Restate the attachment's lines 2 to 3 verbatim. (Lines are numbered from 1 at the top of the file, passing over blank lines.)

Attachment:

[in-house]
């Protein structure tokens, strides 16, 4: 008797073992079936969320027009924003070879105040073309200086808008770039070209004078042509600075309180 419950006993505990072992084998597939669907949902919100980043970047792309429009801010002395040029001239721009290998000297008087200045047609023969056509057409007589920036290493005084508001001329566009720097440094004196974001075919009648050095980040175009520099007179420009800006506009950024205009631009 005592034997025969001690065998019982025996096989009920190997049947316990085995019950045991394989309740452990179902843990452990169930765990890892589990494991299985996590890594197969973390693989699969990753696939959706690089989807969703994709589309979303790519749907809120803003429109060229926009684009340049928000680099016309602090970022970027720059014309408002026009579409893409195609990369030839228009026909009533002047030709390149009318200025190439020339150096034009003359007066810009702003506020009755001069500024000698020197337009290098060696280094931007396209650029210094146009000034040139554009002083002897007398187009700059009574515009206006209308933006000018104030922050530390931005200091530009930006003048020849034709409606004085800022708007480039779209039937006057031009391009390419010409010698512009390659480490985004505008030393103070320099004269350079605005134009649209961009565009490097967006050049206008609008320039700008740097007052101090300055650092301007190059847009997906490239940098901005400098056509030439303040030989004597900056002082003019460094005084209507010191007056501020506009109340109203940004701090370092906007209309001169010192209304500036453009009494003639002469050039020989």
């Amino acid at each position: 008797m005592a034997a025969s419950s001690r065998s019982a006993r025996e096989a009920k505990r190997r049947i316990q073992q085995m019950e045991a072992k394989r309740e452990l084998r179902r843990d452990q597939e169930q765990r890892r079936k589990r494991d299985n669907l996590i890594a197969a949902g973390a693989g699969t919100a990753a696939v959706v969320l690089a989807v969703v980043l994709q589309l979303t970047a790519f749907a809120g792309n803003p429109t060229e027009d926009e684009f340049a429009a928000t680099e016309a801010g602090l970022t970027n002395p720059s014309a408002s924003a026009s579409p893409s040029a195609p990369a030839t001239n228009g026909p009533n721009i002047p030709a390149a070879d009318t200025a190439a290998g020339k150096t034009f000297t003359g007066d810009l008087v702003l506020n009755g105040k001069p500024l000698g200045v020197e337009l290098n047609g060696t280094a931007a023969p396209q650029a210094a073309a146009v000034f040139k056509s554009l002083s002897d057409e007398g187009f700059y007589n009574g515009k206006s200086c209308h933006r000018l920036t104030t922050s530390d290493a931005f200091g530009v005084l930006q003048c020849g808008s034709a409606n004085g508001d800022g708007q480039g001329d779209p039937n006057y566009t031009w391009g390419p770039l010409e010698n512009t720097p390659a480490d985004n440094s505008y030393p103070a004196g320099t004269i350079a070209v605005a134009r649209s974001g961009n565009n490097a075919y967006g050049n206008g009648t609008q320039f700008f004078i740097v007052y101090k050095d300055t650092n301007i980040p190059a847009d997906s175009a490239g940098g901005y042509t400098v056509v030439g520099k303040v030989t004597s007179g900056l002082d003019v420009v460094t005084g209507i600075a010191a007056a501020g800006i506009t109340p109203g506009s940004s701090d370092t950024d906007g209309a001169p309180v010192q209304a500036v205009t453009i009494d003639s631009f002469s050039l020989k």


């Protein structure tokens, strides 16, 4: 008797073992079936969320027009924003070879105040073309200086808008770039070209004078042509600075309180 419950006993505990072992084998597939669907949902919100980043970047792309429009801010002395040029001239721009290998000297008087200045047609023969056509057409007589920036290493005084508001001329566009720097440094004196974001075919009648050095980040175009520099007179420009800006506009950024205009631009 005592034997025969001690065998019982025996096989009920190997049947316990085995019950045991394989309740452990179902843990452990169930765990890892589990494991299985996590890594197969973390693989699969990753696939959706690089989807969703994709589309979303790519749907809120803003429109060229926009684009340049928000680099016309602090970022970027720059014309408002026009579409893409195609990369030839228009026909009533002047030709390149009318200025190439020339150096034009003359007066810009702003506020009755001069500024000698020197337009290098060696280094931007396209650029210094146009000034040139554009002083002897007398187009700059009574515009206006209308933006000018104030922050530390931005200091530009930006003048020849034709409606004085800022708007480039779209039937006057031009391009390419010409010698512009390659480490985004505008030393103070320099004269350079605005134009649209961009565009490097967006050049206008609008320039700008740097007052101090300055650092301007190059847009997906490239940098901005400098056509030439303040030989004597900056002082003019460094005084209507010191007056501020506009109340109203940004701090370092906007209309001169010192209304500036453009009494003639002469050039020989």
């Amino acid at each position: 008797m005592a034997a025969s419950s001690r065998s019982a006993r025996e096989a009920k505990r190997r049947i316990q073992q085995m019950e045991a072992k394989r309740e452990l084998r179902r843990d452990q597939e169930q765990r890892r079936k589990r494991d299985n669907l996590i890594a197969a949902g973390a693989g699969t919100a990753a696939v959706v969320l690089a989807v969703v980043l994709q589309l979303t970047a790519f749907a809120g792309n803003p429109t060229e027009d926009e684009f340049a429009a928000t680099e016309a801010g602090l970022t970027n002395p720059s014309a408002s924003a026009s579409p893409s040029a195609p990369a030839t001239n228009g026909p009533n721009i002047p030709a390149a070879d009318t200025a190439a290998g020339k150096t034009f000297t003359g007066d810009l008087v702003l506020n009755g105040k001069p500024l000698g200045v020197e337009l290098n047609g060696t280094a931007a023969p396209q650029a210094a073309a146009v000034f040139k056509s554009l002083s002897d057409e007398g187009f700059y007589n009574g515009k206006s200086c209308h933006r000018l920036t104030t922050s530390d290493a931005f200091g530009v005084l930006q003048c020849g808008s034709a409606n004085g508001d800022g708007q480039g001329d779209p039937n006057y566009t031009w391009g390419p770039l010409e010698n512009t720097p390659a480490d985004n440094s505008y030393p103070a004196g320099t004269i350079a070209v605005a134009r649209s974001g961009n565009n490097a075919y967006g050049n206008g009648t609008q320039f700008f004078i740097v007052y101090k050095d300055t650092n301007i980040p190059a847009d997906s175009a490239g940098g901005y042509t400098v056509v030439g520099k303040v030989t004597s007179g900056l002082d003019v420009v460094t005084g209507i600075a010191a007056a501020g800006i506009t109340p109203g506009s940004s701090d370092t950024d906007g209309a001169p309180v010192q209304a500036v205009t453009i009494d003639s631009f002469s050039l020989k």